South Carolina personal injury lawsuit is not a simple matter. There are multiple stages to the process. And while many cases do not go through all of these steps, it is still helpful to understand how the full process works.

Step 1: Filing the Pleadings

All personal injury lawsuits begin with a complaint. This is a statement of your allegations against the at-fault driver. The complaint does not include all the evidence or information you may present at trial. Rather, it serves as a brief overview of the facts of the case and identifies the specific legal basis on which the defendant (or defendants) may be liable for some harm caused to you, the plaintiff.

Once a complaint is filed and served, the defendant will file a responsive pleading known as an answer. The answer usually contains a series of statements admitting or denying the allegations in the complaint. The answer may also include one or more counter-claims against the plaintiff. For example, if you are in a two-car accident and sue the other driver for negligence, they may turn around and file a counterclaim alleging you were responsible for the accident.

In many cases, the defendant will defer filing an answer and instead move to dismiss your complaint. This can lead to an extended back-and-forth process where the plaintiff will file one or more amended complaints. Eventually—assuming the judge does not dismiss the case—the parties will file their final pleadings, which define the exact factual and legal issues for the court to resolve.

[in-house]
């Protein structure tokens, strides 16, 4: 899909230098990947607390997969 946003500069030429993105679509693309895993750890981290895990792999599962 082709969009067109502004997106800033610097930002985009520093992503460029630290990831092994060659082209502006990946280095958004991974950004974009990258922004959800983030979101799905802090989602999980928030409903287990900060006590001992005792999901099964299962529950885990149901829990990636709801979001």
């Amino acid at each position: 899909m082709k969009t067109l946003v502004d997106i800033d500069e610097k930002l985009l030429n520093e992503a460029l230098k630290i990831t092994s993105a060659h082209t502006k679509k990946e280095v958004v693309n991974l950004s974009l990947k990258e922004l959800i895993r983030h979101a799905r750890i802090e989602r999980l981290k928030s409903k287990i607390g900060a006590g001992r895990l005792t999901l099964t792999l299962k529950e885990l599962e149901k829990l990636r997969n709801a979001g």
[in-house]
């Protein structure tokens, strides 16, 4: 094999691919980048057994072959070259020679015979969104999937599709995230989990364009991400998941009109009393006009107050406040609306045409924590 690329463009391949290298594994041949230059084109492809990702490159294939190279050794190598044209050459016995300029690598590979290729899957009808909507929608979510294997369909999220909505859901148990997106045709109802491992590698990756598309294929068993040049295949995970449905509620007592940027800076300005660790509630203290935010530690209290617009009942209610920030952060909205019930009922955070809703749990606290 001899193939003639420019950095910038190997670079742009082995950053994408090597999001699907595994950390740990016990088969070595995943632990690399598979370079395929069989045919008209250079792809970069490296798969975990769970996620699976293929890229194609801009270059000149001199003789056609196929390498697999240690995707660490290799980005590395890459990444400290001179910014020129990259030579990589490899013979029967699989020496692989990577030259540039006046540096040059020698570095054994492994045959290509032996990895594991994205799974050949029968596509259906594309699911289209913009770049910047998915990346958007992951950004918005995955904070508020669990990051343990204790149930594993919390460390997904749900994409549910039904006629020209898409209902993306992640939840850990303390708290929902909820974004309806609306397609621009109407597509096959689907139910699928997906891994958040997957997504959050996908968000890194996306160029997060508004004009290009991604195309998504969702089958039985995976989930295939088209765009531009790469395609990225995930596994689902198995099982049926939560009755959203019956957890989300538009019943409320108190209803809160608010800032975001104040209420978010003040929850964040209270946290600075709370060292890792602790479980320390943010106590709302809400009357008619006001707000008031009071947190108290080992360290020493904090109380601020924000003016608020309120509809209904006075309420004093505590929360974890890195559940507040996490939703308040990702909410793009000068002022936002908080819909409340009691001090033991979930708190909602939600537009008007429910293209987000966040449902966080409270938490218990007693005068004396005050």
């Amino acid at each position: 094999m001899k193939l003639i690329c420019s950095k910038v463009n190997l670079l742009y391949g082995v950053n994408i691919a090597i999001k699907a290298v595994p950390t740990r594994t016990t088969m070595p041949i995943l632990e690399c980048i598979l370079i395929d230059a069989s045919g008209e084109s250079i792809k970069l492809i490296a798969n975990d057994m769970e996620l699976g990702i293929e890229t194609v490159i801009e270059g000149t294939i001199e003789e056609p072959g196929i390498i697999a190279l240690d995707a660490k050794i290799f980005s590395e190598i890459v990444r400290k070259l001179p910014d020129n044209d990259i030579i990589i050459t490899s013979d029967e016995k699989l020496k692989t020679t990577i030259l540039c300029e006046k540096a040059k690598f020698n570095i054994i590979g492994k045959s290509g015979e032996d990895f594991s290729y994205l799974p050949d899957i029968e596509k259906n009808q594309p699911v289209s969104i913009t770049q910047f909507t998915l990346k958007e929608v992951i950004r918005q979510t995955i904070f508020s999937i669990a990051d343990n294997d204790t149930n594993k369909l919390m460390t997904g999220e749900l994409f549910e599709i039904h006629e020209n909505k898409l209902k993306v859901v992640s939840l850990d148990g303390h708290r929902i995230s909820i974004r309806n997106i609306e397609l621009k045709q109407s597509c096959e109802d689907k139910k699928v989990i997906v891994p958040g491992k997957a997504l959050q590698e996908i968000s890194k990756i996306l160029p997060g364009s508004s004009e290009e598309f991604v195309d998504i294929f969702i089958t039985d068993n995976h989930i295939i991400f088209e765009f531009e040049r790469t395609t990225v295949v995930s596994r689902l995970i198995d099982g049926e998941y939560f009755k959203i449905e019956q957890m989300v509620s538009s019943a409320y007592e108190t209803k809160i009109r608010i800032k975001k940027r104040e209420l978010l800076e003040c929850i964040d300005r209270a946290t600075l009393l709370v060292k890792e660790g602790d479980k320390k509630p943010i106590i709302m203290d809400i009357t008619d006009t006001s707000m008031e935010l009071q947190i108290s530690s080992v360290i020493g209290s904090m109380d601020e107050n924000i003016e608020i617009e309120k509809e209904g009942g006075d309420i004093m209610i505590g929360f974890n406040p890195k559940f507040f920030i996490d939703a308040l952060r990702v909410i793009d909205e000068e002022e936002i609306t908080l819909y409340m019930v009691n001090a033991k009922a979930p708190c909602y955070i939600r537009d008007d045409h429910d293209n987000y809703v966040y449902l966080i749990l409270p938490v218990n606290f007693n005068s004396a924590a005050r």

Step 2: Discovery

The next stage of the litigation process is discovery. This allows both sides to seek information from the other that may be relevant to the case. Much of discovery involves paperwork. This process involves exchanging written questions (interrogatories), document requests, and even admissions to particular statements of fact.

It can also include taking oral depositions from the parties and other witnesses. Depositions are usually conducted under oath, which means that all parties are sworn to give truthful testimony under penalty of perjury. Deposition testimony may also be introduced at trial to challenge the credibility of a party or witness who might have changed their story.

Another element of discovery is the introduction of expert witnesses. Many times, the testimony of the parties and eyewitnesses alone is insufficient to establish (or disprove) liability. For instance, in a medical malpractice case, the plaintiff will produce one or more experts to explain how the defendant’s actions departed from the accepted standard of care. Even in a car accident lawsuit, a technical expert can help reconstruct the events leading up the accident.

Also during discovery either party may ask the judge to grant summary judgment in its favor. A summary judgment means that there is no genuine factual or legal dispute for a jury to resolve. The judge considers a summary judgment motion by looking at the available facts in the light most favorable to the non-moving party. In other words, if the plaintiff moves for summary judgment, the judge will only grant the motion if, looking at the facts in the light most favorable to the defendant, there is no question that the plaintiff is entitled to prevail as a matter of law.